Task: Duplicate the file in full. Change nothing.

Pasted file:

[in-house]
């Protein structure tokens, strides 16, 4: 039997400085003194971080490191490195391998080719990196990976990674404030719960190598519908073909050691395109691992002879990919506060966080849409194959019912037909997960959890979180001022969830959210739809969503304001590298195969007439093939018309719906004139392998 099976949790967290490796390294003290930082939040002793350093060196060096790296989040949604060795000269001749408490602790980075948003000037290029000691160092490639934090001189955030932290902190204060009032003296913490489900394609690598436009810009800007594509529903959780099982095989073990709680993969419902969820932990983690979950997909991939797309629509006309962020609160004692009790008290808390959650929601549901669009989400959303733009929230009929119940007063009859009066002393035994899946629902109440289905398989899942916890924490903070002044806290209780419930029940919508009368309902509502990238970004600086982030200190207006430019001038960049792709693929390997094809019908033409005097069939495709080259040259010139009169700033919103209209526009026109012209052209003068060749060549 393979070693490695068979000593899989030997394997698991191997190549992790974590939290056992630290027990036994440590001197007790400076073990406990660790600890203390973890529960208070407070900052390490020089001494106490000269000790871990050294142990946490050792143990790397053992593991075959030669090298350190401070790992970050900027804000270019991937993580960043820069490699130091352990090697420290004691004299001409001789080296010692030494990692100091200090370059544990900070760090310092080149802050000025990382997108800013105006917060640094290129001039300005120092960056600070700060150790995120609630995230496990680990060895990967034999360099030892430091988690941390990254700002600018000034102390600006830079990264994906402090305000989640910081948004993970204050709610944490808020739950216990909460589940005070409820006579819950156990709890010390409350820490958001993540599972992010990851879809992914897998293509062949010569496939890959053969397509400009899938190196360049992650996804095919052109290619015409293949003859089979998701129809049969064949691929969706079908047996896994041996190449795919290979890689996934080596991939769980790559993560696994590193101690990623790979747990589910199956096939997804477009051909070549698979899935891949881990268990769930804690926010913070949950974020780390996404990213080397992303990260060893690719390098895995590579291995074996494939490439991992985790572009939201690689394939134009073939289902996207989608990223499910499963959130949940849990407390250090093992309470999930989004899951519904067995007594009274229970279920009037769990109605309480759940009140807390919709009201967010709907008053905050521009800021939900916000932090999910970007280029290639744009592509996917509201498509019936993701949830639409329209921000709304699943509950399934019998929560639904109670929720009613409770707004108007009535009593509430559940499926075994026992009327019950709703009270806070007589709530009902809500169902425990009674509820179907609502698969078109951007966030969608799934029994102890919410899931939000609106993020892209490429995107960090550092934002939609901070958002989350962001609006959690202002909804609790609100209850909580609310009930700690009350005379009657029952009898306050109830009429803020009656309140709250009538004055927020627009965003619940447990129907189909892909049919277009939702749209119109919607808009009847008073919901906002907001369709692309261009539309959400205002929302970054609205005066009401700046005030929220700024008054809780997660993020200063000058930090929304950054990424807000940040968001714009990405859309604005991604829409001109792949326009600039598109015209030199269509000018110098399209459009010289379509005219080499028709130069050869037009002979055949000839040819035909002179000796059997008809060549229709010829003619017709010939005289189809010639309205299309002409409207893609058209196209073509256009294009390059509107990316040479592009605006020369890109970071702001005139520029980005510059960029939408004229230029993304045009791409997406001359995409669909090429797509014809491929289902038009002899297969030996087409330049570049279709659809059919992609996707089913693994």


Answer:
[in-house]
């Protein structure tokens, strides 16, 4: 039997400085003194971080490191490195391998080719990196990976990674404030719960190598519908073909050691395109691992002879990919506060966080849409194959019912037909997960959890979180001022969830959210739809969503304001590298195969007439093939018309719906004139392998 099976949790967290490796390294003290930082939040002793350093060196060096790296989040949604060795000269001749408490602790980075948003000037290029000691160092490639934090001189955030932290902190204060009032003296913490489900394609690598436009810009800007594509529903959780099982095989073990709680993969419902969820932990983690979950997909991939797309629509006309962020609160004692009790008290808390959650929601549901669009989400959303733009929230009929119940007063009859009066002393035994899946629902109440289905398989899942916890924490903070002044806290209780419930029940919508009368309902509502990238970004600086982030200190207006430019001038960049792709693929390997094809019908033409005097069939495709080259040259010139009169700033919103209209526009026109012209052209003068060749060549 393979070693490695068979000593899989030997394997698991191997190549992790974590939290056992630290027990036994440590001197007790400076073990406990660790600890203390973890529960208070407070900052390490020089001494106490000269000790871990050294142990946490050792143990790397053992593991075959030669090298350190401070790992970050900027804000270019991937993580960043820069490699130091352990090697420290004691004299001409001789080296010692030494990692100091200090370059544990900070760090310092080149802050000025990382997108800013105006917060640094290129001039300005120092960056600070700060150790995120609630995230496990680990060895990967034999360099030892430091988690941390990254700002600018000034102390600006830079990264994906402090305000989640910081948004993970204050709610944490808020739950216990909460589940005070409820006579819950156990709890010390409350820490958001993540599972992010990851879809992914897998293509062949010569496939890959053969397509400009899938190196360049992650996804095919052109290619015409293949003859089979998701129809049969064949691929969706079908047996896994041996190449795919290979890689996934080596991939769980790559993560696994590193101690990623790979747990589910199956096939997804477009051909070549698979899935891949881990268990769930804690926010913070949950974020780390996404990213080397992303990260060893690719390098895995590579291995074996494939490439991992985790572009939201690689394939134009073939289902996207989608990223499910499963959130949940849990407390250090093992309470999930989004899951519904067995007594009274229970279920009037769990109605309480759940009140807390919709009201967010709907008053905050521009800021939900916000932090999910970007280029290639744009592509996917509201498509019936993701949830639409329209921000709304699943509950399934019998929560639904109670929720009613409770707004108007009535009593509430559940499926075994026992009327019950709703009270806070007589709530009902809500169902425990009674509820179907609502698969078109951007966030969608799934029994102890919410899931939000609106993020892209490429995107960090550092934002939609901070958002989350962001609006959690202002909804609790609100209850909580609310009930700690009350005379009657029952009898306050109830009429803020009656309140709250009538004055927020627009965003619940447990129907189909892909049919277009939702749209119109919607808009009847008073919901906002907001369709692309261009539309959400205002929302970054609205005066009401700046005030929220700024008054809780997660993020200063000058930090929304950054990424807000940040968001714009990405859309604005991604829409001109792949326009600039598109015209030199269509000018110098399209459009010289379509005219080499028709130069050869037009002979055949000839040819035909002179000796059997008809060549229709010829003619017709010939005289189809010639309205299309002409409207893609058209196209073509256009294009390059509107990316040479592009605006020369890109970071702001005139520029980005510059960029939408004229230029993304045009791409997406001359995409669909090429797509014809491929289902038009002899297969030996087409330049570049279709659809059919992609996707089913693994």